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164 The Indian Advocate.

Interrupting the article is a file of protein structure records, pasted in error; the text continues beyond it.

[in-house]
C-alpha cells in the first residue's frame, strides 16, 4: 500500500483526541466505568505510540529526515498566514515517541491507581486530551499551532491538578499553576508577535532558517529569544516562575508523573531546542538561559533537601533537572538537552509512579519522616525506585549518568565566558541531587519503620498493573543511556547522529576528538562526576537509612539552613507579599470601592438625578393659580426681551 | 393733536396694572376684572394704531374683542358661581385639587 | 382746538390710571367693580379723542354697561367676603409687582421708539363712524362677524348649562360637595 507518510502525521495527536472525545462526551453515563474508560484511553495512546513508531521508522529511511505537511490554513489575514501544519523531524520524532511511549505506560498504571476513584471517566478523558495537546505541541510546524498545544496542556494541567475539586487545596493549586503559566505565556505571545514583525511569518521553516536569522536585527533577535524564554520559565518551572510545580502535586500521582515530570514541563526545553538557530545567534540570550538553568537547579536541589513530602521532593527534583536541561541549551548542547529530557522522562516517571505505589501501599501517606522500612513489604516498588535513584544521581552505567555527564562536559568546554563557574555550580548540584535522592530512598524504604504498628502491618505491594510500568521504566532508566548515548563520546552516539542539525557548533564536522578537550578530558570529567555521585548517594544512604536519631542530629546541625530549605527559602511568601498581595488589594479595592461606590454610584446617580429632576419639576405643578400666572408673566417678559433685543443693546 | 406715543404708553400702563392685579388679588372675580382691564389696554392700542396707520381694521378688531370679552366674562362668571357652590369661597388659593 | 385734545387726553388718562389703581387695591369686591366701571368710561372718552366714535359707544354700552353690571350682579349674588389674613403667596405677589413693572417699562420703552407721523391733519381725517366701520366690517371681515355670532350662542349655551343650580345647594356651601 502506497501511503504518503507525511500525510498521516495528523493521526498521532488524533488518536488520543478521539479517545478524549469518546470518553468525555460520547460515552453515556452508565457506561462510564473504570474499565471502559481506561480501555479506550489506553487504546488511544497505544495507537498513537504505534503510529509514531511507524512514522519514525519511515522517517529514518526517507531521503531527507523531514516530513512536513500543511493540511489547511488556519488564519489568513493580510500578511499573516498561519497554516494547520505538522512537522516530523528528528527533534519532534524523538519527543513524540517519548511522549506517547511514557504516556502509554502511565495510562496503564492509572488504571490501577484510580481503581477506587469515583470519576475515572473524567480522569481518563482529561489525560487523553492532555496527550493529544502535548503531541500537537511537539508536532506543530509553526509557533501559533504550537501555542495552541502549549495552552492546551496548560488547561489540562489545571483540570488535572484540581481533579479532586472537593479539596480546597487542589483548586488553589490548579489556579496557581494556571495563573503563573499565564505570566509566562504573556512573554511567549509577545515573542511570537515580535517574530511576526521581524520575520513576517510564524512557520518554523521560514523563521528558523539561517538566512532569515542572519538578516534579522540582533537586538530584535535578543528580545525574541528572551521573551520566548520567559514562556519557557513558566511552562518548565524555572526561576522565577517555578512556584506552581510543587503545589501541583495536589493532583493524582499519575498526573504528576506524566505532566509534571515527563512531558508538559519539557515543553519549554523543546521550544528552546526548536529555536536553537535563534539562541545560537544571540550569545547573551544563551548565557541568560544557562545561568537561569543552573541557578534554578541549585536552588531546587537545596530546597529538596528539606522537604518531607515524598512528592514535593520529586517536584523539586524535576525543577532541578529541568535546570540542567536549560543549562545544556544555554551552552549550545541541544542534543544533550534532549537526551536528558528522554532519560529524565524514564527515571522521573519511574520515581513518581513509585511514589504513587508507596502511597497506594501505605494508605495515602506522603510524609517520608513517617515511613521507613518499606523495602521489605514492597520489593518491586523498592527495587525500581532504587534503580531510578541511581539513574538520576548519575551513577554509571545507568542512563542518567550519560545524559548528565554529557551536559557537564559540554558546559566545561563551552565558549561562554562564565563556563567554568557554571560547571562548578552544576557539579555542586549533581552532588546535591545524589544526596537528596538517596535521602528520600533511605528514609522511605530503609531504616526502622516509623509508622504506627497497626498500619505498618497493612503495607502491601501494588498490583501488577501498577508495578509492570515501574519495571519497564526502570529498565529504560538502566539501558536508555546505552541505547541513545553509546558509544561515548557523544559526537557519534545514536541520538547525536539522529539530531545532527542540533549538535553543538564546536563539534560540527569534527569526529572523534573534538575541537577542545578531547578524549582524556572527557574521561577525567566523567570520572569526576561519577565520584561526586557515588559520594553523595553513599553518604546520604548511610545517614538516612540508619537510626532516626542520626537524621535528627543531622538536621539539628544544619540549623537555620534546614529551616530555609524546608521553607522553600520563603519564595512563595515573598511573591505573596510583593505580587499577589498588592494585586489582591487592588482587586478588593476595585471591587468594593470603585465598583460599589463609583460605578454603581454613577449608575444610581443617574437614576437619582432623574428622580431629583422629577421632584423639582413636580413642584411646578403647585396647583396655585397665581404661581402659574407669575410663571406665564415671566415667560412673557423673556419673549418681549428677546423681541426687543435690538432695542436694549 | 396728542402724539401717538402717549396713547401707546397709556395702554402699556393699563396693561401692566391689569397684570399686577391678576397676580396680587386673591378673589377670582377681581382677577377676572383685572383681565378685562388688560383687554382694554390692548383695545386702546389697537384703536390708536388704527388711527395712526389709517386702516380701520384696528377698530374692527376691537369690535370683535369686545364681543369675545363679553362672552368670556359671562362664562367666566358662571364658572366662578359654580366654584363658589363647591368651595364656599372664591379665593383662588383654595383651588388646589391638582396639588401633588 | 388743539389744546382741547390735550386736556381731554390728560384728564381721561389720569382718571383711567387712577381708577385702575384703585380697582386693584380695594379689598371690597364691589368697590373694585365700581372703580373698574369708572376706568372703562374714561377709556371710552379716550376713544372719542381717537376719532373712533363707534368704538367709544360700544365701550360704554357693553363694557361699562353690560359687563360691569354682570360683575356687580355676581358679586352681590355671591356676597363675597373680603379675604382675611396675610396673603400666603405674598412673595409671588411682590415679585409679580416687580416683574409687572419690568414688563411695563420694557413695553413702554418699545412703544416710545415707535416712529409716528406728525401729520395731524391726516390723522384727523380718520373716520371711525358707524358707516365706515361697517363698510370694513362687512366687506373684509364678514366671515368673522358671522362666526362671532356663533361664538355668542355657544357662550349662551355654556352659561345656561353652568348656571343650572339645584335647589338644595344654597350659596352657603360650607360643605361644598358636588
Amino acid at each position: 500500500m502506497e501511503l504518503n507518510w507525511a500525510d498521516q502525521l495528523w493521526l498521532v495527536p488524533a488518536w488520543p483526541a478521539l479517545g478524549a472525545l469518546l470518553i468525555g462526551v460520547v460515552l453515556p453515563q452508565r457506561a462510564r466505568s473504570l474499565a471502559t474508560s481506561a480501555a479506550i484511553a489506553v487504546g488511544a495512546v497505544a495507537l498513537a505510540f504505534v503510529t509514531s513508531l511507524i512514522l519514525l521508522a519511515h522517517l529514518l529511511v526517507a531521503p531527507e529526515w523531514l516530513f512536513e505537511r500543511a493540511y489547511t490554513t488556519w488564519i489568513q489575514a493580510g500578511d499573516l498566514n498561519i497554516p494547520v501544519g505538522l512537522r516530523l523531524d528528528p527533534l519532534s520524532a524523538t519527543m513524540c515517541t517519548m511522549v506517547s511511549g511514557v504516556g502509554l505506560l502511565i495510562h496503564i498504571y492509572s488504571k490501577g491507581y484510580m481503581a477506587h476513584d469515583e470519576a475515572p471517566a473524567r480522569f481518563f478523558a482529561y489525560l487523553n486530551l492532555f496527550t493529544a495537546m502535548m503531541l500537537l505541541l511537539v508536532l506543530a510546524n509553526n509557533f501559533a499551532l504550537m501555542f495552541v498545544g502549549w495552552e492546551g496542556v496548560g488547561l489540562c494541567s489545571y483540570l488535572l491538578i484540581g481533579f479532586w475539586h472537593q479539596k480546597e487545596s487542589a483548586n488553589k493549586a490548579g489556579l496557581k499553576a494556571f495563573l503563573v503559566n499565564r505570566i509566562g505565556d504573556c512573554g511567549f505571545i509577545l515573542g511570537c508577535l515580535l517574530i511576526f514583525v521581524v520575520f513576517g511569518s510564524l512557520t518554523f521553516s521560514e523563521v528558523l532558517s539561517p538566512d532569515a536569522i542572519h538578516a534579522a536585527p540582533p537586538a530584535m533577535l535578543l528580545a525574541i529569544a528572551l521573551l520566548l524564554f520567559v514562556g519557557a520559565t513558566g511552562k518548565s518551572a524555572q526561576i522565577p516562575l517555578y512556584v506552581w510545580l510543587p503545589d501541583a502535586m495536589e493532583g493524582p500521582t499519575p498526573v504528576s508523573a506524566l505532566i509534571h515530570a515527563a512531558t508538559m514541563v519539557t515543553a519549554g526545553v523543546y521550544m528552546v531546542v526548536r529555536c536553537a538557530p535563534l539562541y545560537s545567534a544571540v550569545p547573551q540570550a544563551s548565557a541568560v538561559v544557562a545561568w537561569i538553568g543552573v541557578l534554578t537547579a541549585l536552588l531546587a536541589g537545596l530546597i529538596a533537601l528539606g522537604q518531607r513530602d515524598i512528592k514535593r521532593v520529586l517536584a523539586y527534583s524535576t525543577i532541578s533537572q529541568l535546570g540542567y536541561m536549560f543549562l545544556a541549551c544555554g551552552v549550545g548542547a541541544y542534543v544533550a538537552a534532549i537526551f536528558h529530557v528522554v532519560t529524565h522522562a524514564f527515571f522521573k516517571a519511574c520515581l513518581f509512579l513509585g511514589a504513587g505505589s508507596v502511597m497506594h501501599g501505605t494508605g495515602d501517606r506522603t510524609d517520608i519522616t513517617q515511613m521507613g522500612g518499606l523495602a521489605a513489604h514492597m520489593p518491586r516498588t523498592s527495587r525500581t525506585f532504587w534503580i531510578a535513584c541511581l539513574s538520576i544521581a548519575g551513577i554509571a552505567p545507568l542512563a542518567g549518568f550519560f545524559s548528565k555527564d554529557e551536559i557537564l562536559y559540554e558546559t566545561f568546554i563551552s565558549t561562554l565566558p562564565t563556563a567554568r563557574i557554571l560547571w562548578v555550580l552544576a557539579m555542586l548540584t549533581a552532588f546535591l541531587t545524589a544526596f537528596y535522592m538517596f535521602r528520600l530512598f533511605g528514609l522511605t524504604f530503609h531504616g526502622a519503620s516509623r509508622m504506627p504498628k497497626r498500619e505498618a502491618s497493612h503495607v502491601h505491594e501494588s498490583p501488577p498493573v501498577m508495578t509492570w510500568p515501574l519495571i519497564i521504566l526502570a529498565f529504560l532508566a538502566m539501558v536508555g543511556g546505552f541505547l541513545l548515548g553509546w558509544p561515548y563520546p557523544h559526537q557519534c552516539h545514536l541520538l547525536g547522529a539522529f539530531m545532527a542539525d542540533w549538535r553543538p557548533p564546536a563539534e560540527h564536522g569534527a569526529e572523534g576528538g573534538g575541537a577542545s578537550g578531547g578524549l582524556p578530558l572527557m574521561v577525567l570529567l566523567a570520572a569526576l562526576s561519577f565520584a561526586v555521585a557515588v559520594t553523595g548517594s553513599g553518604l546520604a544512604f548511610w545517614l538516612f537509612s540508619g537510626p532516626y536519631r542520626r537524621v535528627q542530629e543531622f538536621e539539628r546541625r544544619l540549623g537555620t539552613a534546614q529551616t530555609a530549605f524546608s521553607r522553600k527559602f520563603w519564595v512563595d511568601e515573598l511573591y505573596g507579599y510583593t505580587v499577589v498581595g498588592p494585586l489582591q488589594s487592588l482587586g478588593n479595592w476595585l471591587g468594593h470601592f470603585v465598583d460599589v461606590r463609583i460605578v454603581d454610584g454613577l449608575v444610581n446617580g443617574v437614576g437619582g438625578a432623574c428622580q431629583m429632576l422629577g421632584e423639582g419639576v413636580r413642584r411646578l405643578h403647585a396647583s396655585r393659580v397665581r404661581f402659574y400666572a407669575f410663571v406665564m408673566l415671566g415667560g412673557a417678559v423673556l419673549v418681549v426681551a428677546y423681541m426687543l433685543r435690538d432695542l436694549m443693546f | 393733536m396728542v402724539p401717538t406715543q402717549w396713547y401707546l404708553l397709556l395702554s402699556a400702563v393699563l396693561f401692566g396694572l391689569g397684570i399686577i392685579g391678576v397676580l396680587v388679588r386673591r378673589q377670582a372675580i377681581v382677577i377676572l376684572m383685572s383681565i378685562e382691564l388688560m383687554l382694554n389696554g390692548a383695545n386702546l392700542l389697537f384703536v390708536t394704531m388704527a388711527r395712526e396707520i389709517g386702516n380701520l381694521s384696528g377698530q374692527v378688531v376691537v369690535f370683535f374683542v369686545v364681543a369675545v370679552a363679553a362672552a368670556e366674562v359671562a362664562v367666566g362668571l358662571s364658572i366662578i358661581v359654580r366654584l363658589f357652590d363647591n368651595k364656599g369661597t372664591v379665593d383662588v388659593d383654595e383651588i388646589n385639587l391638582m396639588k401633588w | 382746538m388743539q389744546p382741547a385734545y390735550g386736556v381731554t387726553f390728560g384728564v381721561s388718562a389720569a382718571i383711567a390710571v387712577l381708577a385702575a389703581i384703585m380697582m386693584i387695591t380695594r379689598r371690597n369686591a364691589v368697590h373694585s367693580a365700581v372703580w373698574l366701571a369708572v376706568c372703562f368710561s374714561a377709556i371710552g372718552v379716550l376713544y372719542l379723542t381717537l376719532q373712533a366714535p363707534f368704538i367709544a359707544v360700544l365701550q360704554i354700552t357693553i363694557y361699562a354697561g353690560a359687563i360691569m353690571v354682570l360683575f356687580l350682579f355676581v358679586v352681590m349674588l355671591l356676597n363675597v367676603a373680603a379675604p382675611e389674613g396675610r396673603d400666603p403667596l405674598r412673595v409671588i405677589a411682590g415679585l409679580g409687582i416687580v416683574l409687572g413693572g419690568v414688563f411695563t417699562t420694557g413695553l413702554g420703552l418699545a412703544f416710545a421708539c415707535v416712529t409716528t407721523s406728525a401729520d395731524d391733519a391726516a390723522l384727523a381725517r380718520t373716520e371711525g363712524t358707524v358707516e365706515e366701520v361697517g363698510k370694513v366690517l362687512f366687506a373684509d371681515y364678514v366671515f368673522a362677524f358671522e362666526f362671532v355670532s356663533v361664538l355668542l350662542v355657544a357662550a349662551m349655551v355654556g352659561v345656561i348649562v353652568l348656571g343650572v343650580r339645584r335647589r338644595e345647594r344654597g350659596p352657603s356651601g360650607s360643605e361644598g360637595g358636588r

residing in southeastern Texas. The ruins of their houses, which were built chiefly of rock, may be seen at the present day on the borders of the creek which bears their name. Like other aboriginal races, the Choctaws believed in the Great Spirit before advent of the early missionaries. But in stead of obstinately setting their faces against the truth, as the majority of the tribes have done, these people, with characteristic eagerness for knowledge, flocked together to listen to the word of God from the lips of Kingsberry, Bying ton and other disseminators of Christian doctrine. While the Choctaws embraced Christianity with apparent readiness, yet they by no means considered themselves under obligation to forsake their ancient rites, customs and superstitions, and it was not until 1834 or thereabouts, when stringent laws were enacted, that they forsook the horrible practice of burn ing to death or otherwise torturing and killing persons ac cused of witchcraft. This custom, however, has been com pletely abandoned among the Choctaws for many years. The Chickasaws, however, resorted to it somewhat later, when several unfortunates underwent martyrdom. The medicine man, or conjuring doctor, has also become unpopular, through the enactment of a law passed in 1837, forbidding him to receive fees in the shape of horses, hogs, guns or cattle, should the patients die under his care. But should he succeed in raising the sick, he is entitled to any re muneration offered him. Education, and the presence of modern medical science, has ruined the demand for the con juring doctor, who is now almost a personage of the past. Soon after consenting to the allotment of their lands in Mississippi and the adoption of the United States laws, the Choctaw people became aware of their true position. A brief experience was sufficient to prove to them the impossi bility of becoming amenable to the situation. Thus it came about that they, with one voice, petitioned the United States to remove them to a new country and once more endow them